SI coherent derived unit with special name and symbol
|Name||Symbol||Derived quantity||Expressed in terms of SI base units|
|coulomb||C||electric charge||s A|
The coulomb, symbol C, is the SI coherent derived unit of electric charge.
One coulomb is the charge transported by a constant current of one ampere in one second.
The coulomb is named after the French physicist, Charles-Augustin de Coulomb (1736 – 1806).
The fixed numerical value of the elementary charge, e, is defined as 1.602 176 634 × 10−19 C. This definition implies the exact relation e = 1.602 176 634 × 10−19 C. Inverting this relation gives an exact expression for the coulomb in terms of the defining constant e:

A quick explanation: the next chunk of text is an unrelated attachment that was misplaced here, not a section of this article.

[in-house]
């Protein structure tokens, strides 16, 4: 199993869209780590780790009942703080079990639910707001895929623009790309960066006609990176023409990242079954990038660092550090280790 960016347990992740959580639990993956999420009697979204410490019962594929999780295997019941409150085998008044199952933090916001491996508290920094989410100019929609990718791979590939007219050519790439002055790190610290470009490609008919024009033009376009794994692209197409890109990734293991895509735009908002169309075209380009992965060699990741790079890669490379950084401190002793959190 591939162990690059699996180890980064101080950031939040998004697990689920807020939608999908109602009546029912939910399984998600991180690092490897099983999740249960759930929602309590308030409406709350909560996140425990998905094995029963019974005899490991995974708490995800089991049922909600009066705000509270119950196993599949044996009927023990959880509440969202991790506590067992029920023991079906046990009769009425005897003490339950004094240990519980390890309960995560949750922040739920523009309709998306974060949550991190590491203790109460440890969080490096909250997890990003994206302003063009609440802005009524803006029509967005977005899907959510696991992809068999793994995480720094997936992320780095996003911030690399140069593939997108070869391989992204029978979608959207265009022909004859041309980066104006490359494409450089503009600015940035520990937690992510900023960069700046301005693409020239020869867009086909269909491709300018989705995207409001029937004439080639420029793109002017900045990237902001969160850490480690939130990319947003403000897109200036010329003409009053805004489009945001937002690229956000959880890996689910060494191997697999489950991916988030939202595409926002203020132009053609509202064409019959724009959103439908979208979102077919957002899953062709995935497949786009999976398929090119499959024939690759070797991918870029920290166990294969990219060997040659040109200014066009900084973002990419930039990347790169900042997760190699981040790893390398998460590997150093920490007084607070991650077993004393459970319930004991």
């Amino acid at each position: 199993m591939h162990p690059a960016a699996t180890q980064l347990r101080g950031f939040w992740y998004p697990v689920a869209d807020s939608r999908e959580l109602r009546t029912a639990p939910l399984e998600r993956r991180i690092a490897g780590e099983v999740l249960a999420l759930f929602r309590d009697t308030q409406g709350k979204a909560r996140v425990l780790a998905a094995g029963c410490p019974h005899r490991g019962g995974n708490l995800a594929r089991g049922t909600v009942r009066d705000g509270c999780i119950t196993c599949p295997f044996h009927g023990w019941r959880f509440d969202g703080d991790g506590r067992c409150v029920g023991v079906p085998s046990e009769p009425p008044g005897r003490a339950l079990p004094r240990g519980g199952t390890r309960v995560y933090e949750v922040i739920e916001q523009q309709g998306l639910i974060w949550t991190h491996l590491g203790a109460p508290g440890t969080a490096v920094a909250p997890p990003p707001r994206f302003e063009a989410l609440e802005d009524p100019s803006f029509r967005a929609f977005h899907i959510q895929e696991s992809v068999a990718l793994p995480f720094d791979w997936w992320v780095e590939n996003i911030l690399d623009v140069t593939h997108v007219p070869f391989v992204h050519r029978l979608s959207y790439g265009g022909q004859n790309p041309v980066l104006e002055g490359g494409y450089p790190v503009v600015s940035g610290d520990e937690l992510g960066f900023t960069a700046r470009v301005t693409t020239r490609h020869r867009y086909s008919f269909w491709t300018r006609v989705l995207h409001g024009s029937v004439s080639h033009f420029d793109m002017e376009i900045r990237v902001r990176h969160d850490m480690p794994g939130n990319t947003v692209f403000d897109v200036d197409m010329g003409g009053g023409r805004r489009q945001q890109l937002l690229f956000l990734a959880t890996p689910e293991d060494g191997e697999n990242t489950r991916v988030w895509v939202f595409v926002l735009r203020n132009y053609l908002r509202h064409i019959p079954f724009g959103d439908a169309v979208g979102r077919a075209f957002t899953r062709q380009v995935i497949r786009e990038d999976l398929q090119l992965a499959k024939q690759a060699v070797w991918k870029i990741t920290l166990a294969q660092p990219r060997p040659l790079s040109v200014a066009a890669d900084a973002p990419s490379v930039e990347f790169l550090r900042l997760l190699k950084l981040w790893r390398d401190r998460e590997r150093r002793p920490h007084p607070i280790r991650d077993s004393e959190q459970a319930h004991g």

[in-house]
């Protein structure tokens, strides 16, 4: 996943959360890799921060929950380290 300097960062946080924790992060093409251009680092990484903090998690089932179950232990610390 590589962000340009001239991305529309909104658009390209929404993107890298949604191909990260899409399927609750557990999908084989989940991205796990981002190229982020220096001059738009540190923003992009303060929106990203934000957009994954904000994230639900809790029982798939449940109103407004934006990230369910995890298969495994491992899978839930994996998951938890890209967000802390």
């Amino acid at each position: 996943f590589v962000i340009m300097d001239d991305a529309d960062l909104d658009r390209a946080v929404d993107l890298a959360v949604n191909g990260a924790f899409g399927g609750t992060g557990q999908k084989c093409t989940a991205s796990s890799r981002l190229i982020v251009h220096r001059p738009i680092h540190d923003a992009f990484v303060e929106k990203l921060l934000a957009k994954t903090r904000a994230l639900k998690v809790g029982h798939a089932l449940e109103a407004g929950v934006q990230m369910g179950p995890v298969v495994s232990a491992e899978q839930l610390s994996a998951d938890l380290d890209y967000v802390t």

The effect of this definition is that one coulomb is exactly 1/(1.602 176 634 × 10−19) of the value of the elementary charge, e.
One coulomb is the amount of excess charge on a capacitor of one farad charged to a potential difference of one volt.